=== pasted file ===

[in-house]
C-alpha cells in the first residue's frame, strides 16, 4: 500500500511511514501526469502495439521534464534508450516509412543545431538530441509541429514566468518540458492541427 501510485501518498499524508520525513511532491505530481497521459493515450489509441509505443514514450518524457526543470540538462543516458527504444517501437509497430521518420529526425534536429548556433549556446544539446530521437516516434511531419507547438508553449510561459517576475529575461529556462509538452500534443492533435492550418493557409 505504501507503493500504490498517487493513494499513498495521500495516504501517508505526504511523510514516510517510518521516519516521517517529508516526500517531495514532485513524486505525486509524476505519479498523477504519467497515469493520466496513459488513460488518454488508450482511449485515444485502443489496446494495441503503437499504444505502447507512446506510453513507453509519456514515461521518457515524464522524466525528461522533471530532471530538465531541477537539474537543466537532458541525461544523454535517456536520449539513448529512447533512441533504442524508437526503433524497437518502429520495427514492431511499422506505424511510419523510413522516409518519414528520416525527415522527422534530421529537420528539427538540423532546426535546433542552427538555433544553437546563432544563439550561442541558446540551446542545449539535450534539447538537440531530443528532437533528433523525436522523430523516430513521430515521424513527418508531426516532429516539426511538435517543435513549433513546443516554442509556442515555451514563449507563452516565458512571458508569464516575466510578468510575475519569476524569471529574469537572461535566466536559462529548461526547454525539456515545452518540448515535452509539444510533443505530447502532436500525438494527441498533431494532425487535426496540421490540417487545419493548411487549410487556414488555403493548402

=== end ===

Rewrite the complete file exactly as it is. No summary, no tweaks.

[in-house]
C-alpha cells in the first residue's frame, strides 16, 4: 500500500511511514501526469502495439521534464534508450516509412543545431538530441509541429514566468518540458492541427 501510485501518498499524508520525513511532491505530481497521459493515450489509441509505443514514450518524457526543470540538462543516458527504444517501437509497430521518420529526425534536429548556433549556446544539446530521437516516434511531419507547438508553449510561459517576475529575461529556462509538452500534443492533435492550418493557409 505504501507503493500504490498517487493513494499513498495521500495516504501517508505526504511523510514516510517510518521516519516521517517529508516526500517531495514532485513524486505525486509524476505519479498523477504519467497515469493520466496513459488513460488518454488508450482511449485515444485502443489496446494495441503503437499504444505502447507512446506510453513507453509519456514515461521518457515524464522524466525528461522533471530532471530538465531541477537539474537543466537532458541525461544523454535517456536520449539513448529512447533512441533504442524508437526503433524497437518502429520495427514492431511499422506505424511510419523510413522516409518519414528520416525527415522527422534530421529537420528539427538540423532546426535546433542552427538555433544553437546563432544563439550561442541558446540551446542545449539535450534539447538537440531530443528532437533528433523525436522523430523516430513521430515521424513527418508531426516532429516539426511538435517543435513549433513546443516554442509556442515555451514563449507563452516565458512571458508569464516575466510578468510575475519569476524569471529574469537572461535566466536559462529548461526547454525539456515545452518540448515535452509539444510533443505530447502532436500525438494527441498533431494532425487535426496540421490540417487545419493548411487549410487556414488555403493548402